Three challenges from food prices

Prices of food in the world market skyrocketed in 2021. In the context of the complicated development of the COVID-19 pandemic, the sharp increase in food prices not only increases hunger, but also threatens to cause economic and political instability in many countries.

World food prices in 2021 increase to the highest level in a decade. (Photo: REUTERS)
World food prices in 2021 increase to the highest level in a decade. (Photo: REUTERS)

The Food and Agriculture Organisation of the United Nations (FAO) said that world food prices soared by 28% in 2021, marking the highest level in a decade.

Accordingly, FAO's food price index averaged 125.7 points last year, the highest level since 2011. Food prices according to FAO statistics have climbed especially high in November 2021 with an average of 134.4 points, an increase of 27.3% over the same period last year. The sharp increase in demand for flour, eggs and dairy products contributed to a significant advance in world food prices in November.

However, the main “culprit” behind the increasing food prices in the past year was the disruption in the production and supply of agricultural products caused by the COVID-19 pandemic, while agricultural output declined and demand increased. The FAO said that global cereal production reached only 2.791 billion tonnes in 2021 while the estimated figure given in October 2021 was 2.793 billion tonnes.

The worrisome problem is that food prices have not shown any signs of “cooling down” in 2022 as well as in the following years. FAO senior economist Abdolreza Abbassian said that the COVID-19 pandemic and increasingly unusual climate change will dampen expectations regarding the stability of the food market in 2022 and the coming years. The continuous escalation in food prices is raising three major concerns for countries.

Firstly, rising food prices have exacerbated hunger in some areas of the world. A report from FAO Regional Office for Latin America and the Caribbean in late December 2021 warned that people in Latin America and the Caribbean are facing severe food insecurity while the poverty rate in the region is at its highest level in the past 15 years.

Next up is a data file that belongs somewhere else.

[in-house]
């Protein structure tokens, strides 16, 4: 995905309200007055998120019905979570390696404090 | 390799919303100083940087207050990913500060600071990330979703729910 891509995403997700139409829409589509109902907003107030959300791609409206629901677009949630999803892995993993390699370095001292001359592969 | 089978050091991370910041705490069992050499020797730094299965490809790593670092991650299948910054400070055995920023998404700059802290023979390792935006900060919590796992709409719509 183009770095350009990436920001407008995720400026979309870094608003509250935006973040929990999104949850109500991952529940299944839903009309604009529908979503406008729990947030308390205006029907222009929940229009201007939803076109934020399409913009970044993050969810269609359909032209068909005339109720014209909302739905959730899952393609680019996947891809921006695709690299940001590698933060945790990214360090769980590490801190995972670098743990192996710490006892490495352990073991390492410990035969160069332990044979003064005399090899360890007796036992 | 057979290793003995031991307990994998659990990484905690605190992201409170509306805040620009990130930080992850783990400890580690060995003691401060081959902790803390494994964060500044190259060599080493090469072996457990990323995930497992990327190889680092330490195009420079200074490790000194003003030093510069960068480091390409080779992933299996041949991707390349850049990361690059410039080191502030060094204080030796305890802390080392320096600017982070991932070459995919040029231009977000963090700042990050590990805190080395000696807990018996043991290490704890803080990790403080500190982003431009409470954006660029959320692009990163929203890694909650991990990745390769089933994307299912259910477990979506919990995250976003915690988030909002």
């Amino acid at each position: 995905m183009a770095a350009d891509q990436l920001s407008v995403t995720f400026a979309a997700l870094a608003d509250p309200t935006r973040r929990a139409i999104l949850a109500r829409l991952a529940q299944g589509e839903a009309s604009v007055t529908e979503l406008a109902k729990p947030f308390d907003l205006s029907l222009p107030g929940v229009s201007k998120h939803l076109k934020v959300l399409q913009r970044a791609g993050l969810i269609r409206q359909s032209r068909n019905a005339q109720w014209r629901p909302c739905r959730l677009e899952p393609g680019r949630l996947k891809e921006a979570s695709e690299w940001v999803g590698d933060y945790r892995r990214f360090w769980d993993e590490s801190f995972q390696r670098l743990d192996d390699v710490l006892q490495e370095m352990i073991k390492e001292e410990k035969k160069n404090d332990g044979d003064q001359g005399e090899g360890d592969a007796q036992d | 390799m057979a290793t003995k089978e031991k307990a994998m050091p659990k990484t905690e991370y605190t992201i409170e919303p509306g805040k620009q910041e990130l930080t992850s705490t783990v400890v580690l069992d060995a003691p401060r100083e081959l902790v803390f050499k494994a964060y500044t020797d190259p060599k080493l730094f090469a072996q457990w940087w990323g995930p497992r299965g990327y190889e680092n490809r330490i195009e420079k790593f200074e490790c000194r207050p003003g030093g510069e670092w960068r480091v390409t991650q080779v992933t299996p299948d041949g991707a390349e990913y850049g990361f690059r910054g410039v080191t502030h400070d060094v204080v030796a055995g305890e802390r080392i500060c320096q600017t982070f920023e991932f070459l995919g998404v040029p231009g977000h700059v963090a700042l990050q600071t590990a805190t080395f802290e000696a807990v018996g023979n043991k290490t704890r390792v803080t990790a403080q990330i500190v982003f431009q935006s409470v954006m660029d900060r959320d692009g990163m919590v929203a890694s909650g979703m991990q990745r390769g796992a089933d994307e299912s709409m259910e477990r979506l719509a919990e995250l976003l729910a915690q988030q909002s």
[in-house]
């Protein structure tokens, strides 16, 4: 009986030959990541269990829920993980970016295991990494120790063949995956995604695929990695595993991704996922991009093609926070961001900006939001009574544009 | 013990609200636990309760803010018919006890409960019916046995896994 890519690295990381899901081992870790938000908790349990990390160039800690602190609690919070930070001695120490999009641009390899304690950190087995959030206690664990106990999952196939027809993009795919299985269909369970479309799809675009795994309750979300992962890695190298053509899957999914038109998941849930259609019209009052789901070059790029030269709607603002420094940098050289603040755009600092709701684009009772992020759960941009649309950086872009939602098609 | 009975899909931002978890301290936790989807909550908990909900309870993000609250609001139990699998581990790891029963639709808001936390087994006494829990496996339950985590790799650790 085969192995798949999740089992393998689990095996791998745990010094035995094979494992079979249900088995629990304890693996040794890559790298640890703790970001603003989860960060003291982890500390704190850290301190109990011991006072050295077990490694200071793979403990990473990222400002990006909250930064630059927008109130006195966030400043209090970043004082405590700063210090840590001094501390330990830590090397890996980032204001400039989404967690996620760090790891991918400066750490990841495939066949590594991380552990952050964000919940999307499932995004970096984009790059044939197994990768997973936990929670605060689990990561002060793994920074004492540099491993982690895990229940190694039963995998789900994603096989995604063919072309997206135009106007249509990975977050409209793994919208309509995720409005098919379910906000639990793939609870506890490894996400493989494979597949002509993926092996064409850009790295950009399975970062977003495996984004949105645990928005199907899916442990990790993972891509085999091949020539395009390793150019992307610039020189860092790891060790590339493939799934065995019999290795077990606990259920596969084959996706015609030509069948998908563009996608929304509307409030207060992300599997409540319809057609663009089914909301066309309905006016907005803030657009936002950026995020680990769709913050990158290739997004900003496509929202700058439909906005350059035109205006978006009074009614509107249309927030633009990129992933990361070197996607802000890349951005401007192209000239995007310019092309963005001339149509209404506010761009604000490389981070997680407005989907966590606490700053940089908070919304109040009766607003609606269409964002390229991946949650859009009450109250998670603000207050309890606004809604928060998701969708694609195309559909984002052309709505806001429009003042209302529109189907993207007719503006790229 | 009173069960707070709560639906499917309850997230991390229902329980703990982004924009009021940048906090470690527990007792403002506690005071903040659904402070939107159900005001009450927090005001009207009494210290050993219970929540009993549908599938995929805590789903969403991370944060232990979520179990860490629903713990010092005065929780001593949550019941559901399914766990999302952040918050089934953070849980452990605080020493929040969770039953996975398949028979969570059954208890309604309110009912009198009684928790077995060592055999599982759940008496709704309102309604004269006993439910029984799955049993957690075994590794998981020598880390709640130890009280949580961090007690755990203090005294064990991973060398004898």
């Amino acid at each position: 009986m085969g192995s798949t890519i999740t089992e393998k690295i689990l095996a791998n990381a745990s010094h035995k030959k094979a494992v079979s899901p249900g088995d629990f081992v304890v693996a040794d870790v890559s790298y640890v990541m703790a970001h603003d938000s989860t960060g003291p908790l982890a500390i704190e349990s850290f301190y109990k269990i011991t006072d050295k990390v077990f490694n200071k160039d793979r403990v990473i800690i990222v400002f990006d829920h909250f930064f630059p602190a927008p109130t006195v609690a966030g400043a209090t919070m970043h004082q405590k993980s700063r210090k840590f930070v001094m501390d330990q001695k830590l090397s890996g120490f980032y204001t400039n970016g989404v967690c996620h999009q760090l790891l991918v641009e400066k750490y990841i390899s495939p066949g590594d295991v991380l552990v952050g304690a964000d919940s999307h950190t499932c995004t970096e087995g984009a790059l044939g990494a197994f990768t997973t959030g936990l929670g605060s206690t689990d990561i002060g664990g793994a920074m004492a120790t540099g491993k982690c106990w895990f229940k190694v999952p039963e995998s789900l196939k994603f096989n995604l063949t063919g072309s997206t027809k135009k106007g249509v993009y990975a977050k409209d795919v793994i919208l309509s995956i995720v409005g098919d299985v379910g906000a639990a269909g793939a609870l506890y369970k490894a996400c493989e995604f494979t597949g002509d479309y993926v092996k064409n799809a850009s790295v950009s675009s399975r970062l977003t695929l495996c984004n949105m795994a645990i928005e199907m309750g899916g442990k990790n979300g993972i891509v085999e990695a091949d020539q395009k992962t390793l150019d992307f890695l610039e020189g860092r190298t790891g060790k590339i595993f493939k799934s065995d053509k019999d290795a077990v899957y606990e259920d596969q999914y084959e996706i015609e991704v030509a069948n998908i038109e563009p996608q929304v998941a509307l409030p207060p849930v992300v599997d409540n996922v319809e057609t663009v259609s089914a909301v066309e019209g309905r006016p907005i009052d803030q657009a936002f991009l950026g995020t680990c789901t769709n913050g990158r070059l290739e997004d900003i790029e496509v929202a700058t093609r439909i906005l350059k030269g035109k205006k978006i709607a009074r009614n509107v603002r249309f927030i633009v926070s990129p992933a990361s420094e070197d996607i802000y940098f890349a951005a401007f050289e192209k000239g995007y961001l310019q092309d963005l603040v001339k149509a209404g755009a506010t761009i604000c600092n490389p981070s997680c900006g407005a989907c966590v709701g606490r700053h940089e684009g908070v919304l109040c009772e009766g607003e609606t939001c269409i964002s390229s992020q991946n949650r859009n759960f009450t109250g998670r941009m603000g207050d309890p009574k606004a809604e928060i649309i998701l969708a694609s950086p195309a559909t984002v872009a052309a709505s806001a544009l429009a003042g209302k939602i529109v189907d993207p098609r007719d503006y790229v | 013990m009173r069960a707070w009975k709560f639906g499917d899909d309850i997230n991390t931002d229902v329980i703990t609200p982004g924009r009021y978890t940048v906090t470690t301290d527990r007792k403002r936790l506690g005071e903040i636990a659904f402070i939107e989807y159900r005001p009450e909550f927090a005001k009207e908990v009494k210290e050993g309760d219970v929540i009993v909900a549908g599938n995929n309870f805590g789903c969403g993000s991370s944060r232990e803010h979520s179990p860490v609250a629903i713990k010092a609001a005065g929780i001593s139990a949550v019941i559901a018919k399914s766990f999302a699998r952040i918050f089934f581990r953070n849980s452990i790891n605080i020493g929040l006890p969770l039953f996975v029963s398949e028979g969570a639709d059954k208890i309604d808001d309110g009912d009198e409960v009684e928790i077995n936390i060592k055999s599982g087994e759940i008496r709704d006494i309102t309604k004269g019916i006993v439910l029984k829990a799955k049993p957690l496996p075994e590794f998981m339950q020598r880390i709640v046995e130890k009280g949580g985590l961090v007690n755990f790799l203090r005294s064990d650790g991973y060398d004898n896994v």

According to the above report, one in 10 people in Latin America and the Caribbean is currently undernourished and this number has been increasing along with the complicated development of the pandemic. The region's “hot spots” of hunger and malnutrition include Haiti, where the malnutrition rate is as high as 46 percent, and Venezuela, where the malnutrition rate is 27.4 percent.

Secondly, rising food prices are causing many countries around the globe to grapple with the fight against inflation. Rising prices of food and essential goods have created “inflationary spirals” in Latin America, the US, and the eurozone.

Thirdly, high food prices make people's lives more difficult and may “spark” demonstrations and riots in many countries. Last year, a wave of violence occurred in many African countries including South Sudan, Nigeria, Ethiopia, Somalia, Burkina Faso, and others. The “Dark Continent” also witnessed coups in Mali, Guinea, and Sudan. Many analysts have warned that food insecurity may be a “spark” to the “dynamite barrel” of instability in Africa in the near future.

In a message released on the occasion of the International Day for the Eradication of Poverty in 2021, United Nations Secretary-General Antonio Guterres said that extreme poverty was on the rise for the first time in 20 years and called for the world to be committed to building a better future.

In the context of economic difficulties because of the pandemic and many potential instability risks, the restoration of production, supply of agricultural products and ensuring food security must be considered by governments as an urgent issue.